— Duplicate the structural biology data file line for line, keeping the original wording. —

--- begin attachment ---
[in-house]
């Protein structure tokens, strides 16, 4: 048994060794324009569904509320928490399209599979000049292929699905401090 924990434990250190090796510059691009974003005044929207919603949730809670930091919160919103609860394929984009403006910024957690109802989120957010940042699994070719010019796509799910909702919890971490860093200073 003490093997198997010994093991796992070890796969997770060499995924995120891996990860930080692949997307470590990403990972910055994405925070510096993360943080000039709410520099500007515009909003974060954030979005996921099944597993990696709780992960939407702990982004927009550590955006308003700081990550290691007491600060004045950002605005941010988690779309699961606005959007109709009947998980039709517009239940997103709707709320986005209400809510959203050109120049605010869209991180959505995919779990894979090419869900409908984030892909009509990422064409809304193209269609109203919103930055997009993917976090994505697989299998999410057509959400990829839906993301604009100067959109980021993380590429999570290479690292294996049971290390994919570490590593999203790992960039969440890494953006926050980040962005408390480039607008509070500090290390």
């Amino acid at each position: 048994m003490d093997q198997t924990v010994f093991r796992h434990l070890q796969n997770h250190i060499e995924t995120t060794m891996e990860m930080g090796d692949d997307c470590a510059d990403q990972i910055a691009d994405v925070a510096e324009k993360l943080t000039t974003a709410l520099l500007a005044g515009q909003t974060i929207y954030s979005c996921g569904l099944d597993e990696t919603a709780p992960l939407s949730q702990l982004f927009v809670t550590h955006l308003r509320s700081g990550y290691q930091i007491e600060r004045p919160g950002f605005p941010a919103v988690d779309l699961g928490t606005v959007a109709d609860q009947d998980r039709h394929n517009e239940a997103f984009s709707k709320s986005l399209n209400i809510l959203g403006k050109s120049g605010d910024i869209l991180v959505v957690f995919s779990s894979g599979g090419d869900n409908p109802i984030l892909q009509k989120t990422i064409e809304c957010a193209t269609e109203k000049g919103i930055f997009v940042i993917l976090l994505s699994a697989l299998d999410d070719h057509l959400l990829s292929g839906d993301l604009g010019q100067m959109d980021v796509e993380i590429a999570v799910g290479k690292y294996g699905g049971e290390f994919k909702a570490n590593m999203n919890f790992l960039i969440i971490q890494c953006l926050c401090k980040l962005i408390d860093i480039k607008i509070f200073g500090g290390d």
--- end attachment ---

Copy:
[in-house]
């Protein structure tokens, strides 16, 4: 048994060794324009569904509320928490399209599979000049292929699905401090 924990434990250190090796510059691009974003005044929207919603949730809670930091919160919103609860394929984009403006910024957690109802989120957010940042699994070719010019796509799910909702919890971490860093200073 003490093997198997010994093991796992070890796969997770060499995924995120891996990860930080692949997307470590990403990972910055994405925070510096993360943080000039709410520099500007515009909003974060954030979005996921099944597993990696709780992960939407702990982004927009550590955006308003700081990550290691007491600060004045950002605005941010988690779309699961606005959007109709009947998980039709517009239940997103709707709320986005209400809510959203050109120049605010869209991180959505995919779990894979090419869900409908984030892909009509990422064409809304193209269609109203919103930055997009993917976090994505697989299998999410057509959400990829839906993301604009100067959109980021993380590429999570290479690292294996049971290390994919570490590593999203790992960039969440890494953006926050980040962005408390480039607008509070500090290390």
């Amino acid at each position: 048994m003490d093997q198997t924990v010994f093991r796992h434990l070890q796969n997770h250190i060499e995924t995120t060794m891996e990860m930080g090796d692949d997307c470590a510059d990403q990972i910055a691009d994405v925070a510096e324009k993360l943080t000039t974003a709410l520099l500007a005044g515009q909003t974060i929207y954030s979005c996921g569904l099944d597993e990696t919603a709780p992960l939407s949730q702990l982004f927009v809670t550590h955006l308003r509320s700081g990550y290691q930091i007491e600060r004045p919160g950002f605005p941010a919103v988690d779309l699961g928490t606005v959007a109709d609860q009947d998980r039709h394929n517009e239940a997103f984009s709707k709320s986005l399209n209400i809510l959203g403006k050109s120049g605010d910024i869209l991180v959505v957690f995919s779990s894979g599979g090419d869900n409908p109802i984030l892909q009509k989120t990422i064409e809304c957010a193209t269609e109203k000049g919103i930055f997009v940042i993917l976090l994505s699994a697989l299998d999410d070719h057509l959400l990829s292929g839906d993301l604009g010019q100067m959109d980021v796509e993380i590429a999570v799910g290479k690292y294996g699905g049971e290390f994919k909702a570490n590593m999203n919890f790992l960039i969440i971490q890494c953006l926050c401090k980040l962005i408390d860093i480039k607008i509070f200073g500090g290390d």